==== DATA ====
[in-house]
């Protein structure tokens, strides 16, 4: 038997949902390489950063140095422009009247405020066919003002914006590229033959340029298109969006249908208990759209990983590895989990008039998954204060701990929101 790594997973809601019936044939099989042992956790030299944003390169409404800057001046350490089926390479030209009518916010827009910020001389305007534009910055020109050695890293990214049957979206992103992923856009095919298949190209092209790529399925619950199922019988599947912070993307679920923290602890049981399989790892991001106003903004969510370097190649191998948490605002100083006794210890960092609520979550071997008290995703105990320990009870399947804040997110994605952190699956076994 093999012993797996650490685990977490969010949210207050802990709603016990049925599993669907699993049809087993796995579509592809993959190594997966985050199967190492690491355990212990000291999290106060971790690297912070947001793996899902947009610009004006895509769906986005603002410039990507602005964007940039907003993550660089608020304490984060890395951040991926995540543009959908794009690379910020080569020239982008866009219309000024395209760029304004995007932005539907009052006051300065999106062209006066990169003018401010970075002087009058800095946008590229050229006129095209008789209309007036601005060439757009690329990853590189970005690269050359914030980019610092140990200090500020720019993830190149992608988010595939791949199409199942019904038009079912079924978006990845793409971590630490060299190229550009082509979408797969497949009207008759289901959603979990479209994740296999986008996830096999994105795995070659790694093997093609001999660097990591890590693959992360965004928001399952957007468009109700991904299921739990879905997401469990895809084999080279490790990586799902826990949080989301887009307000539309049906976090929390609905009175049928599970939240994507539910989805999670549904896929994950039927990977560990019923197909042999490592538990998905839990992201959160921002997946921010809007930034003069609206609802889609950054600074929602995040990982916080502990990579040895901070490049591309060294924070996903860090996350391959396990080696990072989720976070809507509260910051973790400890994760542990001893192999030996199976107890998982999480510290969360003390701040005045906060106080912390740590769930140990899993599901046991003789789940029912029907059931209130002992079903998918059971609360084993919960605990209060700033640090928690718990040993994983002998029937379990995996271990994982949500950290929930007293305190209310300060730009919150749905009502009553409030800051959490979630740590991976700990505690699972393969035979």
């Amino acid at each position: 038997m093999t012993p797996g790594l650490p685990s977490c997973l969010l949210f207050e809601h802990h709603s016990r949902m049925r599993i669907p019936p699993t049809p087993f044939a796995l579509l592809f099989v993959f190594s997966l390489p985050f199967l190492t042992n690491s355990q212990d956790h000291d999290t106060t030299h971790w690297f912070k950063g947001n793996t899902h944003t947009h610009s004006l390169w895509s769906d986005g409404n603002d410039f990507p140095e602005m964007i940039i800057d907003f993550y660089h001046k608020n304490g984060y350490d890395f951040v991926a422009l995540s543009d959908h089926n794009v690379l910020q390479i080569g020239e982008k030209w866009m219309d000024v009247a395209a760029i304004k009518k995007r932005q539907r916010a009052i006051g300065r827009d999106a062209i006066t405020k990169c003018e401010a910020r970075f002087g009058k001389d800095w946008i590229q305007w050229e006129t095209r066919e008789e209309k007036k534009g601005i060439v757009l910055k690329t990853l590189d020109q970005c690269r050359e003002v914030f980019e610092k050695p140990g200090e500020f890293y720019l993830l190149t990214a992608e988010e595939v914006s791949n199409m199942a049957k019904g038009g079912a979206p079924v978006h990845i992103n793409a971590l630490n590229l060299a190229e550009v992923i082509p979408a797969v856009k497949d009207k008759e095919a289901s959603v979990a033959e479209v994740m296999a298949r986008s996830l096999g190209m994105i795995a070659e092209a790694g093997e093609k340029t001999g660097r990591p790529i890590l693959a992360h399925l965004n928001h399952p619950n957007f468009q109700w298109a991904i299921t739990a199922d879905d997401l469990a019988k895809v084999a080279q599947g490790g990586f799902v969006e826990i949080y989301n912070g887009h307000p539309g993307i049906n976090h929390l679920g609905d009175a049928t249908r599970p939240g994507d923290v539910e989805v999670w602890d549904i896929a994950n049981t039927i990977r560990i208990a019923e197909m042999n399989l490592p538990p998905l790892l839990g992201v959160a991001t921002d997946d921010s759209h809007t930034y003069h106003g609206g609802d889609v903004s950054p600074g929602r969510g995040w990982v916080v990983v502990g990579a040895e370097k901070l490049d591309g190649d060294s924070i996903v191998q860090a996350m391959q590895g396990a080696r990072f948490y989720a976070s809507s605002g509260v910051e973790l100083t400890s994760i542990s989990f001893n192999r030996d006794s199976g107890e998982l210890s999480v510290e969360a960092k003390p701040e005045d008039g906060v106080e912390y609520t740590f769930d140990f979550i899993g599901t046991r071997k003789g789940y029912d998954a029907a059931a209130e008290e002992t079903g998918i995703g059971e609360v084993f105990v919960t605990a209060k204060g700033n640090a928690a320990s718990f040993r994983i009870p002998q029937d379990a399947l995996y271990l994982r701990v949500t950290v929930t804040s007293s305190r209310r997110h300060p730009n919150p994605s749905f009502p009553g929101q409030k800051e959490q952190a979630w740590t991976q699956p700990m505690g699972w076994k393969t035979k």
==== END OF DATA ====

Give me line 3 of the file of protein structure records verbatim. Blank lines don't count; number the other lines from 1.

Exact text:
């Amino acid at each position: 038997m093999t012993p797996g790594l650490p685990s977490c997973l969010l949210f207050e809601h802990h709603s016990r949902m049925r599993i669907p019936p699993t049809p087993f044939a796995l579509l592809f099989v993959f190594s997966l390489p985050f199967l190492t042992n690491s355990q212990d956790h000291d999290t106060t030299h971790w690297f912070k950063g947001n793996t899902h944003t947009h610009s004006l390169w895509s769906d986005g409404n603002d410039f990507p140095e602005m964007i940039i800057d907003f993550y660089h001046k608020n304490g984060y350490d890395f951040v991926a422009l995540s543009d959908h089926n794009v690379l910020q390479i080569g020239e982008k030209w866009m219309d000024v009247a395209a760029i304004k009518k995007r932005q539907r916010a009052i006051g300065r827009d999106a062209i006066t405020k990169c003018e401010a910020r970075f002087g009058k001389d800095w946008i590229q305007w050229e006129t095209r066919e008789e209309k007036k534009g601005i060439v757009l910055k690329t990853l590189d020109q970005c690269r050359e003002v914030f980019e610092k050695p140990g200090e500020f890293y720019l993830l190149t990214a992608e988010e595939v914006s791949n199409m199942a049957k019904g038009g079912a979206p079924v978006h990845i992103n793409a971590l630490n590229l060299a190229e550009v992923i082509p979408a797969v856009k497949d009207k008759e095919a289901s959603v979990a033959e479209v994740m296999a298949r986008s996830l096999g190209m994105i795995a070659e092209a790694g093997e093609k340029t001999g660097r990591p790529i890590l693959a992360h399925l965004n928001h399952p619950n957007f468009q109700w298109a991904i299921t739990a199922d879905d997401l469990a019988k895809v084999a080279q599947g490790g990586f799902v969006e826990i949080y989301n912070g887009h307000p539309g993307i049906n976090h929390l679920g609905d009175a049928t249908r599970p939240g994507d923290v539910e989805v999670w602890d549904i896929a994950n049981t039927i990977r560990i208990a019923e197909m042999n399989l490592p538990p998905l790892l839990g992201v959160a991001t921002d997946d921010s759209h809007t930034y003069h106003g609206g609802d889609v903004s950054p600074g929602r969510g995040w990982v916080v990983v502990g990579a040895e370097k901070l490049d591309g190649d060294s924070i996903v191998q860090a996350m391959q590895g396990a080696r990072f948490y989720a976070s809507s605002g509260v910051e973790l100083t400890s994760i542990s989990f001893n192999r030996d006794s199976g107890e998982l210890s999480v510290e969360a960092k003390p701040e005045d008039g906060v106080e912390y609520t740590f769930d140990f979550i899993g599901t046991r071997k003789g789940y029912d998954a029907a059931a209130e008290e002992t079903g998918i995703g059971e609360v084993f105990v919960t605990a209060k204060g700033n640090a928690a320990s718990f040993r994983i009870p002998q029937d379990a399947l995996y271990l994982r701990v949500t950290v929930t804040s007293s305190r209310r997110h300060p730009n919150p994605s749905f009502p009553g929101q409030k800051e959490q952190a979630w740590t991976q699956p700990m505690g699972w076994k393969t035979k």